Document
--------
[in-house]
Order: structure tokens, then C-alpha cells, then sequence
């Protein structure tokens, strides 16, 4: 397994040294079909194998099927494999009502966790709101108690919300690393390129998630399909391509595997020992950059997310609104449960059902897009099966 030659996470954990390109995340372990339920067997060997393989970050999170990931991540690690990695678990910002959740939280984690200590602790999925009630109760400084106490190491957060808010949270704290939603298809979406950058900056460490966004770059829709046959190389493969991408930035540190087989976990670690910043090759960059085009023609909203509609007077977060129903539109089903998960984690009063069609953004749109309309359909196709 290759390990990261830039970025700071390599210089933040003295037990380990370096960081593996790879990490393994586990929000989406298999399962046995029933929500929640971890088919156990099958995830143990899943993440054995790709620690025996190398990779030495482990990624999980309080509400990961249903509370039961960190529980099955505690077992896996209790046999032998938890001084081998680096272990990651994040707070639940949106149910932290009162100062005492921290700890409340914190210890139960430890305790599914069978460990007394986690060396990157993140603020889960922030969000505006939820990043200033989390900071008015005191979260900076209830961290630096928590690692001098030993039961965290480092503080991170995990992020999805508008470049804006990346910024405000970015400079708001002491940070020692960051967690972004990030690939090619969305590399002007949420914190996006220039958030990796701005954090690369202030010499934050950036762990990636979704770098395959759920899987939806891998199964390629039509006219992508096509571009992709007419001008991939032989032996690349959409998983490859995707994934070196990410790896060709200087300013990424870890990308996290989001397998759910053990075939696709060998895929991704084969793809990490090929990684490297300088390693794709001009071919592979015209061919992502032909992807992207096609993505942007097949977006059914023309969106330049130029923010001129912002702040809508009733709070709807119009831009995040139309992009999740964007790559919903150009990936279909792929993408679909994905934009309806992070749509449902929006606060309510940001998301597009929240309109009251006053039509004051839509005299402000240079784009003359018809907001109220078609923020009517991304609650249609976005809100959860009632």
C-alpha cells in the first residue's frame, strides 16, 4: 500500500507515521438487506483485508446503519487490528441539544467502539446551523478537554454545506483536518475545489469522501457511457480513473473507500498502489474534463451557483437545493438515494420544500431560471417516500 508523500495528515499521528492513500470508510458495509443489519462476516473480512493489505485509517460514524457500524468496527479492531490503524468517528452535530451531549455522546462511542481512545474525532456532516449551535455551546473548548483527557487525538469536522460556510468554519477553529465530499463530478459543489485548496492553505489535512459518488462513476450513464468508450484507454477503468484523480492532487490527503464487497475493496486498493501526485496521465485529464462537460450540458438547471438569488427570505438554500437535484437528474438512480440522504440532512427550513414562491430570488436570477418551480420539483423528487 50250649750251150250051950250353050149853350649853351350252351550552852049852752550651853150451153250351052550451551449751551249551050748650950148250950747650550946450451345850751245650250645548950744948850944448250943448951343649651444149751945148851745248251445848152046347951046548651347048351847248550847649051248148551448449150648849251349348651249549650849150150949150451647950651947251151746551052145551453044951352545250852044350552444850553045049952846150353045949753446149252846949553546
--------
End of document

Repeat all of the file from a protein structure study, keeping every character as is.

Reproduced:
[in-house]
Order: structure tokens, then C-alpha cells, then sequence
């Protein structure tokens, strides 16, 4: 397994040294079909194998099927494999009502966790709101108690919300690393390129998630399909391509595997020992950059997310609104449960059902897009099966 030659996470954990390109995340372990339920067997060997393989970050999170990931991540690690990695678990910002959740939280984690200590602790999925009630109760400084106490190491957060808010949270704290939603298809979406950058900056460490966004770059829709046959190389493969991408930035540190087989976990670690910043090759960059085009023609909203509609007077977060129903539109089903998960984690009063069609953004749109309309359909196709 290759390990990261830039970025700071390599210089933040003295037990380990370096960081593996790879990490393994586990929000989406298999399962046995029933929500929640971890088919156990099958995830143990899943993440054995790709620690025996190398990779030495482990990624999980309080509400990961249903509370039961960190529980099955505690077992896996209790046999032998938890001084081998680096272990990651994040707070639940949106149910932290009162100062005492921290700890409340914190210890139960430890305790599914069978460990007394986690060396990157993140603020889960922030969000505006939820990043200033989390900071008015005191979260900076209830961290630096928590690692001098030993039961965290480092503080991170995990992020999805508008470049804006990346910024405000970015400079708001002491940070020692960051967690972004990030690939090619969305590399002007949420914190996006220039958030990796701005954090690369202030010499934050950036762990990636979704770098395959759920899987939806891998199964390629039509006219992508096509571009992709007419001008991939032989032996690349959409998983490859995707994934070196990410790896060709200087300013990424870890990308996290989001397998759910053990075939696709060998895929991704084969793809990490090929990684490297300088390693794709001009071919592979015209061919992502032909992807992207096609993505942007097949977006059914023309969106330049130029923010001129912002702040809508009733709070709807119009831009995040139309992009999740964007790559919903150009990936279909792929993408679909994905934009309806992070749509449902929006606060309510940001998301597009929240309109009251006053039509004051839509005299402000240079784009003359018809907001109220078609923020009517991304609650249609976005809100959860009632």
C-alpha cells in the first residue's frame, strides 16, 4: 500500500507515521438487506483485508446503519487490528441539544467502539446551523478537554454545506483536518475545489469522501457511457480513473473507500498502489474534463451557483437545493438515494420544500431560471417516500 508523500495528515499521528492513500470508510458495509443489519462476516473480512493489505485509517460514524457500524468496527479492531490503524468517528452535530451531549455522546462511542481512545474525532456532516449551535455551546473548548483527557487525538469536522460556510468554519477553529465530499463530478459543489485548496492553505489535512459518488462513476450513464468508450484507454477503468484523480492532487490527503464487497475493496486498493501526485496521465485529464462537460450540458438547471438569488427570505438554500437535484437528474438512480440522504440532512427550513414562491430570488436570477418551480420539483423528487 50250649750251150250051950250353050149853350649853351350252351550552852049852752550651853150451153250351052550451551449751551249551050748650950148250950747650550946450451345850751245650250645548950744948850944448250943448951343649651444149751945148851745248251445848152046347951046548651347048351847248550847649051248148551448449150648849251349348651249549650849150150949150451647950651947251151746551052145551453044951352545250852044350552444850553045049952846150353045949753446149252846949553546